A category is called **gaunt** if all its isomorphisms are in fact identities. This is a property of strict categories; that is, it is not invariant under equivalence of categories. See below for some related concepts that are invariant.

Every gaunt category is skeletal, but not conversely. Every gaunt category is also univalent; the converse holds in set-level foundations but not in the higher foundations where univalent categories are usually considered. More generally, gaunt categories are precisely the categories that are both strict and univalent.

A **gaunt category** or **stiff category** is a skeletal category $C$ whose core is thin.

Expanding out, this becomes

A **gaunt category** or **stiff category** is a category $C$ such that the set of isomorphisms $A \cong B$ between every two objects $A \in Ob(C)$ and $B \in Ob(C)$ of $C$ is a subsingleton, and there is an isomorphism $f:A \cong B$ if and only if $A = B$.

In a dependent type theory with some notion of identity type or path type, there is another definition of gaunt category available.

A **gaunt category** or **stiff category** is a strict univalent category.

Expanded out, this becomes

A **gaunt category** or **stiff category** is a category whose type of objects is 0-truncated and which additionally satisfies a condition called *Rezk completeness*: the canonical function

$idtoiso : (a=b) \to (a \cong b)$

from the identity type between two objects $a$ and $b$ to the type of isomorphisms between $a$ and $b$ is an equivalence of types.

In set-level type theory, the type theoretic definition and the set-level definitions are equivalent to each other. For in this case, every identity type is a proposition/subsingleton. Thus, by the Rezk completeness condition, the set of isomorphisms is a subsingleton, and two objects which are isomorphic to each other are also equal to each other.

- Every poset is a gaunt category.
- The walking parallel pair is a gaunt category which is not a poset.
- The free category on a directed graph is a gaunt category.
- The category of Archimedean ordered fields and monotonic field homomorphisms is a gaunt category.
- The delooping of a group is (in set-level foundations) a skeletal category that is not gaunt (unless the group is trivial).
- The walking isomorphism, as usually defined, is not gaunt. (In homotopy type theory, one can Rezk-complete the walking isomorphism, obtaining a univalent category that is gaunt and indeed equivalent to the terminal category.)
- The simplex category and more generally any Reedy category is gaunt.

Gaunt categories are necessarily skeletal; a skeletal category is gaunt iff every automorphism is an identity morphism. Consequently a thin gaunt category is skeletal, and since a thin skeletal category is a poset category a thin gaunt category is also a poset category.

Note that a gaunt category need not be thin, since we may have parallel non-isomorphisms which are not equal. Similarly, a thin category need not be gaunt since we may have isomorphisms that aren’t the identity.

The core of a gaunt category is a set.

The nerve simplicial set of a category, regarded as a simplicial object in homotopy types under the inclusion $Set \hookrightarrow \infty Grpd$, is a *complete Segal space* precisely if the category is gaunt. More discussion of this is at *Segal space – Examples – In Set*.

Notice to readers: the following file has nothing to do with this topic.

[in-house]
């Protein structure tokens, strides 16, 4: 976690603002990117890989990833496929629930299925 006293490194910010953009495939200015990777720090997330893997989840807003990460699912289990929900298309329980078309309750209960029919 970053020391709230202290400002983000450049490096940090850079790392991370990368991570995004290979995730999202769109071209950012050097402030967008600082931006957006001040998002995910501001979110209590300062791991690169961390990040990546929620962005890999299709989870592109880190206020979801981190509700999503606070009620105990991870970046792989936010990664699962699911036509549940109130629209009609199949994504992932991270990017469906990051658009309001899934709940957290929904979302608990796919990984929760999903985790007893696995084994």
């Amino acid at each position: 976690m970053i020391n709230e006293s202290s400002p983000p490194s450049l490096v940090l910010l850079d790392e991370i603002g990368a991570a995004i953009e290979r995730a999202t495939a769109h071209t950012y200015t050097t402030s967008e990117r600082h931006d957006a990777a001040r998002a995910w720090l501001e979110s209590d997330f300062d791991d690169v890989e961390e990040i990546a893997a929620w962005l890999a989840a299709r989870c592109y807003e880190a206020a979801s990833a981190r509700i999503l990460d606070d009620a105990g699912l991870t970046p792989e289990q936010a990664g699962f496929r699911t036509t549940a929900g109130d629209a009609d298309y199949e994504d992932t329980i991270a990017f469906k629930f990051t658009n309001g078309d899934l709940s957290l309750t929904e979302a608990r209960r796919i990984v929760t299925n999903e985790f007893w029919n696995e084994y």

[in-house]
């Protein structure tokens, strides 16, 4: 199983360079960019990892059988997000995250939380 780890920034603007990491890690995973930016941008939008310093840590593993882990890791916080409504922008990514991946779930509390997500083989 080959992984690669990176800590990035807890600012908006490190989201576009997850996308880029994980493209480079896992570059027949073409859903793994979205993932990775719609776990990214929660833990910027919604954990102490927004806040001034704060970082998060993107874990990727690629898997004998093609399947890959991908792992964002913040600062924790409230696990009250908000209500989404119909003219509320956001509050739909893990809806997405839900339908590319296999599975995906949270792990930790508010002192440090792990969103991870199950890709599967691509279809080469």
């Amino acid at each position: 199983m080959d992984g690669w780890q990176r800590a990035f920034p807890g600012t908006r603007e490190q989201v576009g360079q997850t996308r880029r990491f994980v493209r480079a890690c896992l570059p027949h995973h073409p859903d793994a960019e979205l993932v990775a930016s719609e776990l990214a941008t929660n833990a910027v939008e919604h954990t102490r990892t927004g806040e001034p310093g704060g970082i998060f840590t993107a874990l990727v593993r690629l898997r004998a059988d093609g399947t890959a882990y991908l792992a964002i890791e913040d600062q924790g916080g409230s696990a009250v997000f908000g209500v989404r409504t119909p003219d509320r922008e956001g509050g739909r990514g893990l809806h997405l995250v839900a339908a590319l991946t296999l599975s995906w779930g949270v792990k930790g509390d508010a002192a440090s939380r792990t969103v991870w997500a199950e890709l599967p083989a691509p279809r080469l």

As noted above, in higher foundations the gaunt categories are precisely the strict and univalent categories. Thus, every property which is satisfied of strict categories and univalent categories apply to gaunt categories.

In addition, we have

The Rezk completion of a core-thin category is a gaunt category.

To make sense of the definition of a gaunt category, we need to use equality of objects: For every isomorphism $f : a \simeq b$, there is an equality $p : a = b$, relative to which $f$ equals the identity at $a$. Replacing the equality $p$ by an isomorphism $g : a \simeq b$, the resulting condition holds for all categories. This echoes how one might understand the definition in univalent foundations: the univalence condition for a univalent category is another way of saying that every isomorphism is an identity (and uniquely so).

Alternatively, we could avoid the equality on objects by requiring only that every automorphism $f : a \cong a$ be equal to the identity at $a$. This amounts to requiring that the core be a thin category, i.e., that parallel isomorphisms are equal. A category has this property if and only if it is *equivalent* to a gaunt one.

Incidentally, we may view both strict categories and categories up to equivalence as embedded in the type of flagged categories. Recall that a flagged category consists of a category $C$, a groupoid $X$, and an essentially surjective functor $p \colon X \to C$. In this way, we can view categories as those flagged categories where $p$ is an equivalence onto the core of $C$, and strict categories as those flagged categories where $X$ is a set (up to homotopy: an “h-set”): see at *category with an atlas*. The intersection of categories-up-to-equivalence and strict categories within the type of flagged categories is then exactly this type of core-thin categories. (This is the semantics in Gpd of the fact that in homotopy type theory, the gaunt categories are precisely the strict and univalent categories.)

The term “gaunt category” was apparently introduced in

- Clark Barwick, Chris Schommer-Pries,
*On the Unicity of the Homotopy Theory of Higher Categories*(arXiv:1112.0040, slides)

in the context of a discussion of (infinity,n)-categories.

In the Elephant, gaunt categories are briefly mentioned under the name “stiff categories”, in the paragraph preceding B1.3.11 (about splitting of Grothendieck fibrations).

Last revised on February 1, 2024 at 12:30:59. See the history of this page for a list of all contributions to it.